After the first three tracks fly by, the emotions build up in "High Hopes". The use of string instruments throughout the verses on this track bring us empathy while the loud brass chorus is a fun listen. The track is definitely a hit for party seekers and Panic fans. Right after this climax on the album, the band takes us into a more unique track. "Roaring 20s" plays off of Urie's Vegas-style vocals, putting him at the forefront of the jazzy instrumentals.
The second half of the album brings out a familiar sound for Panic! At The Disco. Subdued vocals and a dizzying breakdown in "One Of The Drunks" make the listener feel as if they are the subject matter of the song. As if a wake-up call for the previous song, "The Overpass" is an intensely layered track with another string-heavy bridge. Both of these tracks use instrumentals to create atmospheres described in the lyrics.
To get us out of the overpass soundscape, "King Of The Clouds" quickly rambles its way into the chorus. Urie is almost rapping at this point to keep the listeners onboard. "Old Fashioned" is also on the edge of the hip-hop genre, but a grounded chorus remind us that this is just a more theatrical pop song than we are used to. The choir accompanying Urie at the end of the track might've been an influence from his Broadway experience.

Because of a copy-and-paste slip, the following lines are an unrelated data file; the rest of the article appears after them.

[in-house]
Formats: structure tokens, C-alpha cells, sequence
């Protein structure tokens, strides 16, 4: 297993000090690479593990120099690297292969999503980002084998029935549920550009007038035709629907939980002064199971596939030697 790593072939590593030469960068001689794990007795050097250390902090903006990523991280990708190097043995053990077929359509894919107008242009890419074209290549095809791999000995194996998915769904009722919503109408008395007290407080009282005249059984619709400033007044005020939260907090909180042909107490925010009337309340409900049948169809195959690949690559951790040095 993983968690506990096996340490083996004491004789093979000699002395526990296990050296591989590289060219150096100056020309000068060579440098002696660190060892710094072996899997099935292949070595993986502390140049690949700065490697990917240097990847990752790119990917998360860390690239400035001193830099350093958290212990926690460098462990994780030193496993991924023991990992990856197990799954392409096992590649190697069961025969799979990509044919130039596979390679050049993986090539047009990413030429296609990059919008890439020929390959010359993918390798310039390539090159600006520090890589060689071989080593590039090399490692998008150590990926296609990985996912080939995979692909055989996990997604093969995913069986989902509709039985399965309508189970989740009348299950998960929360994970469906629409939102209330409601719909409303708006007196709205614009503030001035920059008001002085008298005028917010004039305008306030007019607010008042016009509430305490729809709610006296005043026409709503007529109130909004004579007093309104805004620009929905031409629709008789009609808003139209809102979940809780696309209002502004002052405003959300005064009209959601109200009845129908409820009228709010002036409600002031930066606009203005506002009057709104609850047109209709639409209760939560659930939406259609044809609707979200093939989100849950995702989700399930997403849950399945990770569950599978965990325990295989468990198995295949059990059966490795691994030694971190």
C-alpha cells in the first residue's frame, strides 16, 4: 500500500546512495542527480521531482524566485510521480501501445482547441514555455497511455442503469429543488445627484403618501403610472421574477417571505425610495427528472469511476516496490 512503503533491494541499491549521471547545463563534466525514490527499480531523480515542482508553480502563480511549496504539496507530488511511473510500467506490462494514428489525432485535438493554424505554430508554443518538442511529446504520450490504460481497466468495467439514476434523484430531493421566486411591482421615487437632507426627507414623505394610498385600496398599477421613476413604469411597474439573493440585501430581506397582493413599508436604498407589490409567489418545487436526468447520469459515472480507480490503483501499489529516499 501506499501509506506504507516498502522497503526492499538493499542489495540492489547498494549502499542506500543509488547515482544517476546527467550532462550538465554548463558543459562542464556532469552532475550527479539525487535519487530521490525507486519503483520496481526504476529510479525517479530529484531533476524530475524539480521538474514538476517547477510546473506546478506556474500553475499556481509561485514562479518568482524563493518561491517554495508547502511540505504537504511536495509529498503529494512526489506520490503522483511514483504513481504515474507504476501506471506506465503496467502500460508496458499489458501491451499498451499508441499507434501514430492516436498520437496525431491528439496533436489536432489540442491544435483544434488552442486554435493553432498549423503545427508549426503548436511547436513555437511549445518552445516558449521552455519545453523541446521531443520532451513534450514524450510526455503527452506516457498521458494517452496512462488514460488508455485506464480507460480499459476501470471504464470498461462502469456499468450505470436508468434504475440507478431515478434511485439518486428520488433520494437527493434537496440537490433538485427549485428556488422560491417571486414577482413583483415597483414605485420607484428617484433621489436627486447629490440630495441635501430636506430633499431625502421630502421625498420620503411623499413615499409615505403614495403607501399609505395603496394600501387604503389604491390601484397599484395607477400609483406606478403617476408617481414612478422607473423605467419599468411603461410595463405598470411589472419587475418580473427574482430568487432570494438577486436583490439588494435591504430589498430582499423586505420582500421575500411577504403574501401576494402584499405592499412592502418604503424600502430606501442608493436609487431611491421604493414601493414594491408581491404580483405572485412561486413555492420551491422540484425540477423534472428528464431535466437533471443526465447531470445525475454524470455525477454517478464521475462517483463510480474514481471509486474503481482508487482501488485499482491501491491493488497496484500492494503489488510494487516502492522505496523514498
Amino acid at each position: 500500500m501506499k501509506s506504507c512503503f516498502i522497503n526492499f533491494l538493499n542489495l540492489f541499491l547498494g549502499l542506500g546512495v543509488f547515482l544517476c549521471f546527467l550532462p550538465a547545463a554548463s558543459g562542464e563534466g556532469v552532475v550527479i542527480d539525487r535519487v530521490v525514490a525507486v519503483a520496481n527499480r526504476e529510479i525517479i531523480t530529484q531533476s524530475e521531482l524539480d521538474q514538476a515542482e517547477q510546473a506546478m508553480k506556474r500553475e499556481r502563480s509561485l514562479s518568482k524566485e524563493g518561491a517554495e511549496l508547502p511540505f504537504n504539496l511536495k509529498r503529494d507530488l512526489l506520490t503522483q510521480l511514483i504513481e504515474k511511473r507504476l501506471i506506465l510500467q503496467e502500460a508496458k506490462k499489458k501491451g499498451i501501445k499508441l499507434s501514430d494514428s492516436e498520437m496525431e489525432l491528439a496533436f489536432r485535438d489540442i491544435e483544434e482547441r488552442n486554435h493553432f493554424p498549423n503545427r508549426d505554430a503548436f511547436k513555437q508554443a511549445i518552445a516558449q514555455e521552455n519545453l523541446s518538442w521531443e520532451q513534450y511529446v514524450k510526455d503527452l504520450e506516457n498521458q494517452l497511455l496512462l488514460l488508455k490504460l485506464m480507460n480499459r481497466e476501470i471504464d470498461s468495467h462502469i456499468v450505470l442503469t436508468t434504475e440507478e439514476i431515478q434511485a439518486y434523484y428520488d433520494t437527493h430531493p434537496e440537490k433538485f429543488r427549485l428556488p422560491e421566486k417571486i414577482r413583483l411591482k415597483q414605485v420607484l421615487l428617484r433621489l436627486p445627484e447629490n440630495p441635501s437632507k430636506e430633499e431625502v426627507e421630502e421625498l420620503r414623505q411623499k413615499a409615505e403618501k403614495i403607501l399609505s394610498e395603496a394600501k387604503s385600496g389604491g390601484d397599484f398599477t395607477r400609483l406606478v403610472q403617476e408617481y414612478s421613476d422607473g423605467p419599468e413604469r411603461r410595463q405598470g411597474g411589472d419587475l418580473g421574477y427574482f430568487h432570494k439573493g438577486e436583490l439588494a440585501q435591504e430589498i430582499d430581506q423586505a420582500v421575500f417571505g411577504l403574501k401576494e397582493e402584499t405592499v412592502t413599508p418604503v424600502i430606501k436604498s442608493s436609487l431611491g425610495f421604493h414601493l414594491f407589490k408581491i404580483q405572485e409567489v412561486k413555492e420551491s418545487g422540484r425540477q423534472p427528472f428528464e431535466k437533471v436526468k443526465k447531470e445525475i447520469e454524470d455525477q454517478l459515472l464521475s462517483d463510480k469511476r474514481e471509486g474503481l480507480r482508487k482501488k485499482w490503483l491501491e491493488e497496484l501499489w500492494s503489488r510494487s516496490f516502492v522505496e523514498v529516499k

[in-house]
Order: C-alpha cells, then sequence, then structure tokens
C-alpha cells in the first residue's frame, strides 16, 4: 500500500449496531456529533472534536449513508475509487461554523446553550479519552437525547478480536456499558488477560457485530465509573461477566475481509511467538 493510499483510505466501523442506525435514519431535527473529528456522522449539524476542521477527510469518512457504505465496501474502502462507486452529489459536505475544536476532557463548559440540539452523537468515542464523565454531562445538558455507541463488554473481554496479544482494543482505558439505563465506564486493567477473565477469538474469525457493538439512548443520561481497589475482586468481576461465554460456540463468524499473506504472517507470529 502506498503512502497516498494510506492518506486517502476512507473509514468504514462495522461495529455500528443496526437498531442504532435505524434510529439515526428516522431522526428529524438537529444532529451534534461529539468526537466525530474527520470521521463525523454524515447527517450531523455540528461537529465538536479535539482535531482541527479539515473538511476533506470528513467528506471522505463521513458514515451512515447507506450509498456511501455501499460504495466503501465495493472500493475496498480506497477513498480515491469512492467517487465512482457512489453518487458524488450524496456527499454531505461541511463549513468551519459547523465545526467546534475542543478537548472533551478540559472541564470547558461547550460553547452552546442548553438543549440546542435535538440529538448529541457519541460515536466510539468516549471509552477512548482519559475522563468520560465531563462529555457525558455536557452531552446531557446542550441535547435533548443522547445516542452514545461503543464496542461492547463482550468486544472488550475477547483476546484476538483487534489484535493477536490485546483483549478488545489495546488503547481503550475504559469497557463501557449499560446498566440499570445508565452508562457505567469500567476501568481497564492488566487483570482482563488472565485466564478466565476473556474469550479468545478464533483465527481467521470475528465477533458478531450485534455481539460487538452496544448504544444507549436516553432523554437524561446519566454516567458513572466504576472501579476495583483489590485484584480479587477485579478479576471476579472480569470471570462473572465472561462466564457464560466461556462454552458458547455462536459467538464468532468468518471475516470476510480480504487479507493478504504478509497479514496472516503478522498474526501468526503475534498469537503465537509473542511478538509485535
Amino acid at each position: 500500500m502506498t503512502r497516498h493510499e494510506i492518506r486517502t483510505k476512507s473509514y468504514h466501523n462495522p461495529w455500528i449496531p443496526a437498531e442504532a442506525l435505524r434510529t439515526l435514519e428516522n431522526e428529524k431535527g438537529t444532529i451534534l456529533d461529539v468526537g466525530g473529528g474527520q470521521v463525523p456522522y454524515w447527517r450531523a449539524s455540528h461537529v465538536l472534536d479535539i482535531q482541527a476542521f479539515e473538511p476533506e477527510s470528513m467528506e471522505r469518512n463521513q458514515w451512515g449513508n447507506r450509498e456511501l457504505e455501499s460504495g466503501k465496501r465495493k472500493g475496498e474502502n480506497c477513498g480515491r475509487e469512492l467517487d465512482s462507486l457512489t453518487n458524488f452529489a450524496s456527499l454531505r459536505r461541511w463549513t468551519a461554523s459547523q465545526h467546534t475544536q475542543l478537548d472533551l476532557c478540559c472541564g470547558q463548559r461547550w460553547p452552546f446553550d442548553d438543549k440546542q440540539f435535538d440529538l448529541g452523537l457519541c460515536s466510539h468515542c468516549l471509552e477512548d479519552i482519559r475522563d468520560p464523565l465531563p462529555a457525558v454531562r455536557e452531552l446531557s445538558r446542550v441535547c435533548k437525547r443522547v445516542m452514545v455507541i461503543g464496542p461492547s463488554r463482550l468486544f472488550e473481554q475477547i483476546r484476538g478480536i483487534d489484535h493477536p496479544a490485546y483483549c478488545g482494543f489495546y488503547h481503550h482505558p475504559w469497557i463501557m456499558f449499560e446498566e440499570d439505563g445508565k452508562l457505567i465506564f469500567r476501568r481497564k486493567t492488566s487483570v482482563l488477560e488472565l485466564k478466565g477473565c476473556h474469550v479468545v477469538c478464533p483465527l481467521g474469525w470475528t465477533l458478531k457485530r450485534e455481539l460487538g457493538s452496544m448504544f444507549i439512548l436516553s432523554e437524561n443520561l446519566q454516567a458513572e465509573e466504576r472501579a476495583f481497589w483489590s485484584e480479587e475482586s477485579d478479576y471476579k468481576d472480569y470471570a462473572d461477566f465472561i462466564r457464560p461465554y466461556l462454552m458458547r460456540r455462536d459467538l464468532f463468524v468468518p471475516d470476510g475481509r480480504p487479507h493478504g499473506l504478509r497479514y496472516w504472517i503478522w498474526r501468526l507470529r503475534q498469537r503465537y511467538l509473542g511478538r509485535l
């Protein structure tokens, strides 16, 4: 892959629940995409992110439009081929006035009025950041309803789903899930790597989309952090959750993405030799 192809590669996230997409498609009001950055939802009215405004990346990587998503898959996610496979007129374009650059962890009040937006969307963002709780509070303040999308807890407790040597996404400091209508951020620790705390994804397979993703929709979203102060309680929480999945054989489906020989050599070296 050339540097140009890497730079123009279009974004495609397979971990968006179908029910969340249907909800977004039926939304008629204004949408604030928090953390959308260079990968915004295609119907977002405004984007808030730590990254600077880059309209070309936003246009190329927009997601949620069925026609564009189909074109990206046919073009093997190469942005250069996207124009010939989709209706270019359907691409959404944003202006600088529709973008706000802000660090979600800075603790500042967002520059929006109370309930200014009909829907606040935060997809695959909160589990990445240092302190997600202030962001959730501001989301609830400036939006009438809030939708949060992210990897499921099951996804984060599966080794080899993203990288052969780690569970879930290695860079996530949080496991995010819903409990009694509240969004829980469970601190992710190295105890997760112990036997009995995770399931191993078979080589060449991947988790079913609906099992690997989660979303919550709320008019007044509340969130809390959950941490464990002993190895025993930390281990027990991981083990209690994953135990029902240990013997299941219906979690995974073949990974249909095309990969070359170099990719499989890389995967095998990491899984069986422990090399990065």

After a mere thirty minutes of music, the album finishes with a piano ballad. The lead singer is isolated and his voice shimmers with the keys. "Dying In LA" is a reflection on the past and diversifies itself from the rest of the album. The soundscape vastly expands as the track finishes with beautiful string instrumentals, refreshing our ears after another greatly entertaining Panic! At The Disco album.
Favorite Tracks: "Say Amen (Saturday Night)", "High Hopes", "Roaring 20s", "Old Fashioned", "Dying In LA"
Least Favorite Tracks: "(Fuck A) Silver Lining", "Dancing's Not A Crime"